If you want an on course caddie, it can do that too. It will give you GPS yardages, you can see if on any given day your hitting you’re clubs longer or shorter than your averages (great if you’re playing some place like Pronghorn, where you’re at elevation and the ball travels farther), and you can get aerial views of all the holes.

No tapping involved.

That being said, this is also why Arccos costs twice as much as Game Golf. So you have to decide if price is a determining factor for you.

Technology: Arccos Golf


Speaking of price, let’s talk about it.

When Arrccos was first released, it was opened up to people in the pre-sale at $299. Game Golf was $199 on their Indiegogo campaign, and then was mass released at $249. Just in the last few weeks I’ve seen that they lowered the price back to $199.

Arccos just launched at $399.

That’s a huge difference in the world of golf gadgets, as $399 will buy you a brand new high end driver!

When comparing prices, it’s also important to take a look at why Arccos is more expensive.  Game Golf’s tags are very basic. They can talk with the GPS sensor, but that’s about it – and that’s all they need to do.

Arccos doesn’t have a sensor on your belt, so the sensors on the club themselves have to do a lot. They’re essentially like mini-computers in each of your club, with bluetooth, an accelerometer, a battery, and impact detection features – in every club!

The good news for this, is the lack of tapping that we mentioned earlier. The bad news is more technology comes at a steeper price, and batteries mean that eventually they’ll need to be changed.

So while it very much will depend on what you’re looking for, it’s pretty clear who wins the price category.

PRICE: Game Golf


You can have all the theory in the world, but if the product sucks to use, guess what? You’ll never use it!

And if you’re going to spend hundreds of dollars on a device like this and make it an integral part of your game – it better work well.

Let’s take a look at each of these products separately from a real life stand point.

Game Golf Usability

This is where far and away, my biggest problem with Game Golf comes into play.

The tapping.

Before every shot you hit, you have to tap the club to the sensor that’s on your belt. You’ll feel a vibration and you’re good to go!

Simple, right? In theory yes. In real life? The answer isn’t quite so easy.

Even after many rounds with Game Golf, I had issues with the tagging. Not from the technology standpoint, but from the mental stand point.

I’d be walking off the tee, and I’d forget whether or not I’d tagged a shot.

Same goes for tap in putts.

I also never figured out a good solution for what to do with penalty shots.

Now, I know the company has recommended practices for this, and I’ve gotten many comments and emails from readers who say they love the tapping and now it’s just part of their pre-round routine.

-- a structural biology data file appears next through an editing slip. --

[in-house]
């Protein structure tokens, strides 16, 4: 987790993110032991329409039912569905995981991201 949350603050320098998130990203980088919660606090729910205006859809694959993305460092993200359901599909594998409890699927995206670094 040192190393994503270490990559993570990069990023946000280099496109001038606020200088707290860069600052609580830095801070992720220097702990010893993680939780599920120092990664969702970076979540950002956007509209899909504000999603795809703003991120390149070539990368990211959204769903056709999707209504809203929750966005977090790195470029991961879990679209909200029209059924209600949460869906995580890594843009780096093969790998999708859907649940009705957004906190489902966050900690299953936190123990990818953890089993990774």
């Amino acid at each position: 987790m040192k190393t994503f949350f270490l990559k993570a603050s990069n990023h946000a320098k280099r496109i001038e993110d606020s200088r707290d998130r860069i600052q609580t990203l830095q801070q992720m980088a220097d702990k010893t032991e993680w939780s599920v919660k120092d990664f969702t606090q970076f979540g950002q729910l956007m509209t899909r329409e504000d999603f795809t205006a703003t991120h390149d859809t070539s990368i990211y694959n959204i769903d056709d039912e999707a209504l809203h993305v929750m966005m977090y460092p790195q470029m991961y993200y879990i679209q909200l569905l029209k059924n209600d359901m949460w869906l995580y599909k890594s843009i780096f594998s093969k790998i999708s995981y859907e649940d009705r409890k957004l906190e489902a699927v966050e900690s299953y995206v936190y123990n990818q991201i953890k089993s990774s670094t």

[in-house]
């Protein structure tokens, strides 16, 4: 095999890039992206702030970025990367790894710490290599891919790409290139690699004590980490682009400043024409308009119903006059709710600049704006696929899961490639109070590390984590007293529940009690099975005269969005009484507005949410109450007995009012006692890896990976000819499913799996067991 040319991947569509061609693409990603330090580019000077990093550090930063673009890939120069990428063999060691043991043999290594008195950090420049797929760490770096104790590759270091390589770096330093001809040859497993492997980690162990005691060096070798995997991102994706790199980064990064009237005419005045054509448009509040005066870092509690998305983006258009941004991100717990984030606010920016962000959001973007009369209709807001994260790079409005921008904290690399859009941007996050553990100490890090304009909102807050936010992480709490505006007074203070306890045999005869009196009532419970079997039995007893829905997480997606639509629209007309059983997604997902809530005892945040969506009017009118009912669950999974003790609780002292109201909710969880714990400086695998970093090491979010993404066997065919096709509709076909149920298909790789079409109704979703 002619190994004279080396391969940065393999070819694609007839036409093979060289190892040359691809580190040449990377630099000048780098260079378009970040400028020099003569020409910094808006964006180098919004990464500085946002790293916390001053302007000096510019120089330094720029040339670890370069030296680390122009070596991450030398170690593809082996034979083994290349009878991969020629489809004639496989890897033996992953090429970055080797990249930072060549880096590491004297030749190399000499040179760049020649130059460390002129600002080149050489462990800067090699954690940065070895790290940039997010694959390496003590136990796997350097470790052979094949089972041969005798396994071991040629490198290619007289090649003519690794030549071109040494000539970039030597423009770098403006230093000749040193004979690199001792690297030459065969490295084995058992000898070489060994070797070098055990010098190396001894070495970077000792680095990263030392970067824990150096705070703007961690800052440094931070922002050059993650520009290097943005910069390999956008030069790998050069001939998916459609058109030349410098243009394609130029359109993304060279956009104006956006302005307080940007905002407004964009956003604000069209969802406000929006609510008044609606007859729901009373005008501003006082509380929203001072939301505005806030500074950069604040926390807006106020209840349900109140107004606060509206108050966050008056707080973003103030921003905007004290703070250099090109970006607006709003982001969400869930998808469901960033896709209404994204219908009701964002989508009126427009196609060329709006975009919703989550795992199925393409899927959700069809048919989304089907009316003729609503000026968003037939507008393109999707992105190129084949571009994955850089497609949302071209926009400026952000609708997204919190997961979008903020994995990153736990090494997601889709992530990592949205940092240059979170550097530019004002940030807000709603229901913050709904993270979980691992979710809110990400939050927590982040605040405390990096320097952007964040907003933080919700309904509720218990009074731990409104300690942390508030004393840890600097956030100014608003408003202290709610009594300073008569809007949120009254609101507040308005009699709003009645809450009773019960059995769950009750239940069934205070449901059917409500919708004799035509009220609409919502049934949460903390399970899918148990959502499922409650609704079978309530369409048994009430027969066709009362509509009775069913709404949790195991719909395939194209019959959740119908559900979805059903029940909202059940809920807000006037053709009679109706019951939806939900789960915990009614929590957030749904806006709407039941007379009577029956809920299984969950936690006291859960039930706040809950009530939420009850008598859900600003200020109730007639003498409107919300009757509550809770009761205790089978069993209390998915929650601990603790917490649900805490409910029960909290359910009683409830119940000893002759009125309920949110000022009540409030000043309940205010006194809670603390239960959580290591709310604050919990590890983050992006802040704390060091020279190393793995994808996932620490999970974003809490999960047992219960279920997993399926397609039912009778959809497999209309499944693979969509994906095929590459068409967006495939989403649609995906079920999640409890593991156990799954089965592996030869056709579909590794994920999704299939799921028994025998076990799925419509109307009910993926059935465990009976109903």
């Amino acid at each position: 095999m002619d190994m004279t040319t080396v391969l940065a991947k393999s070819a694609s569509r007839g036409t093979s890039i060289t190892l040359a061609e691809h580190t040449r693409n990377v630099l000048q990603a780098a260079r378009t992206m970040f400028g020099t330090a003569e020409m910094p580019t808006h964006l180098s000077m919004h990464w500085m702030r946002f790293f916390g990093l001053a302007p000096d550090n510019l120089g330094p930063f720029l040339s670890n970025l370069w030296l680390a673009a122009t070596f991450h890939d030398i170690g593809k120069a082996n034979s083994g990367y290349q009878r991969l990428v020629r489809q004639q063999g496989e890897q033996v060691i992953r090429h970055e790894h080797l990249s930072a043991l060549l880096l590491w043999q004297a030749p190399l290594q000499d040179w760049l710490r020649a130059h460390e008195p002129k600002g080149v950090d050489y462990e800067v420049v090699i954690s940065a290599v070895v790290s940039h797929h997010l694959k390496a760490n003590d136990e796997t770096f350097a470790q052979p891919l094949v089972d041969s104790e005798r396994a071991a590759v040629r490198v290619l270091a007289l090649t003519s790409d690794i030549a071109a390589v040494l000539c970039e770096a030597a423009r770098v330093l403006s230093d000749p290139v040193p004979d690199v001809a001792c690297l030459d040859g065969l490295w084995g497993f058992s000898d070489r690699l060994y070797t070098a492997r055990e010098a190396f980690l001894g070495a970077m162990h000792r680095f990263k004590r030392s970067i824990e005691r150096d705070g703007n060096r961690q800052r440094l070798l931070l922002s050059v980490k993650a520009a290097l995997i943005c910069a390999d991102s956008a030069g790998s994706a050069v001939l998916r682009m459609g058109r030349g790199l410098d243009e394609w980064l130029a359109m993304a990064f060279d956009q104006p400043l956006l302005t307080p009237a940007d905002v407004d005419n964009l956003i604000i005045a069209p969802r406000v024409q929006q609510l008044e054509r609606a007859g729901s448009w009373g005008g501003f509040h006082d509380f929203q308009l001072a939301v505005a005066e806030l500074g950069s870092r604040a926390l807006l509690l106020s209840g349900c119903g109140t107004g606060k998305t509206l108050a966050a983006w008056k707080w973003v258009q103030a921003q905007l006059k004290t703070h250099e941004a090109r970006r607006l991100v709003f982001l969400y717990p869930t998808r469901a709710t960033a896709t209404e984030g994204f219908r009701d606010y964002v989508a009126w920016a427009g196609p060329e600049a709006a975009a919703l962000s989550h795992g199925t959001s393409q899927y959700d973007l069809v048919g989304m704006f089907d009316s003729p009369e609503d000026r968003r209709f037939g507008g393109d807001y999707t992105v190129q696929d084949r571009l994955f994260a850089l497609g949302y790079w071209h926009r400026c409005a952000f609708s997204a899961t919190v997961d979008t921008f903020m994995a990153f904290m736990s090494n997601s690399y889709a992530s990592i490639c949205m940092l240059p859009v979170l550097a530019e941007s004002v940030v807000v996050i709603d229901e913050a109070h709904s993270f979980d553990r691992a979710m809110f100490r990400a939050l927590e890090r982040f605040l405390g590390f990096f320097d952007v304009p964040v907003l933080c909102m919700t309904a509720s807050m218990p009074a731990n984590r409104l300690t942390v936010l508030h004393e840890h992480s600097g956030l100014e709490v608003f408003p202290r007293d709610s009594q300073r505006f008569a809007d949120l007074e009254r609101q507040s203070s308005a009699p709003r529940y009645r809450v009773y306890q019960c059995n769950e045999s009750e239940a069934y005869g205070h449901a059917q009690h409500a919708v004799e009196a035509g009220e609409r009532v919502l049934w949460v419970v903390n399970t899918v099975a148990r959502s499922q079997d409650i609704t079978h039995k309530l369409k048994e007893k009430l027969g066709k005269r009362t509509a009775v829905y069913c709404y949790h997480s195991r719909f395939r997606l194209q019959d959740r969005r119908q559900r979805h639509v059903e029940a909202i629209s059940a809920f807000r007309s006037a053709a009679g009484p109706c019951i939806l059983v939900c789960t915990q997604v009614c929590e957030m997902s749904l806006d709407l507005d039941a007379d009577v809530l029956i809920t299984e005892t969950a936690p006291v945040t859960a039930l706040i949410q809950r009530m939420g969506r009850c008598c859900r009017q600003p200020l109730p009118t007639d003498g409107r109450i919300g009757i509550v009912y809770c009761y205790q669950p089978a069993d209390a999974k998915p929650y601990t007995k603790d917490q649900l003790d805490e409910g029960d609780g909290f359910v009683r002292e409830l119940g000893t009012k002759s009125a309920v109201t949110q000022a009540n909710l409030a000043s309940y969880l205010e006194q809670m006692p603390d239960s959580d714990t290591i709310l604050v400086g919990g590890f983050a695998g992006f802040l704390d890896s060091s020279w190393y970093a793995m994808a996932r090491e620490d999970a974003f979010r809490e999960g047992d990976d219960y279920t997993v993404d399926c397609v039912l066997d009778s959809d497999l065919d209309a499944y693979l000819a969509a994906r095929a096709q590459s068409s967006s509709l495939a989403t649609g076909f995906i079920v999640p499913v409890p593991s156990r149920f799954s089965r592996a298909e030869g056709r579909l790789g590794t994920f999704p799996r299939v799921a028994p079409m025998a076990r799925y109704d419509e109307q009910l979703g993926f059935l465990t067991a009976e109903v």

To them I say, that’s fantastic. If you can get that down, then the system is pretty good.

I never could.

At the end of the round, it then takes a couple minutes to upload to your computer, and despite improvements, the editing process is a bit clunky and not exact. Usually my rounds would be off by 5-7 strokes. So instead of just being able to play golf and forget about it, I was keeping separate score, and afterwards trying to remember exactly what happened and where I was – so that I could properly edit the shot.

It simply ended up being too much work for me, and was detracting from my ability to play the game – and to do so in a quick manner.


When I switched from Game Golf to using Arccos, this was a pretty big night/day difference to me.

Everything about Arccos is easy to use. Whether you’re on the course and trying to review holes, or trying to analyze data after the round – just about everything works well, and it truly allows you to just play the game.

For years I used Golf Shot GPS for distances and score. After every round I’d have to put in my score info. It took maybe 10 seconds. Arccos is no more invasive than that, and it gives you toooooons more data.

The only caveat to that is the shot editor, which has been greatly improved since I started using it, but can still be a bit confusing if you don’t know what you’re doing.

Arccos rarely misses shots, but here’s a great example of where this might come into play.

Arccos will automulligan if it senses you hit a shot from the same place. So, let’s say I’m in the sand and I fail to get it out of the trap and it rolls back down to the same spot. I hit again, and get out.

There’s a good chance that since I didn’t move, and I used the same club, that it will only recognize that in the system as one shot.  At which point, after the round, I may need to go into the hole editor, and add the new shot.

This doesn’t happen all that often, and once you know how to do it, it’s pretty easy to fix. But it’s the one instance I can think of, where it could get in the way of the flow of your round.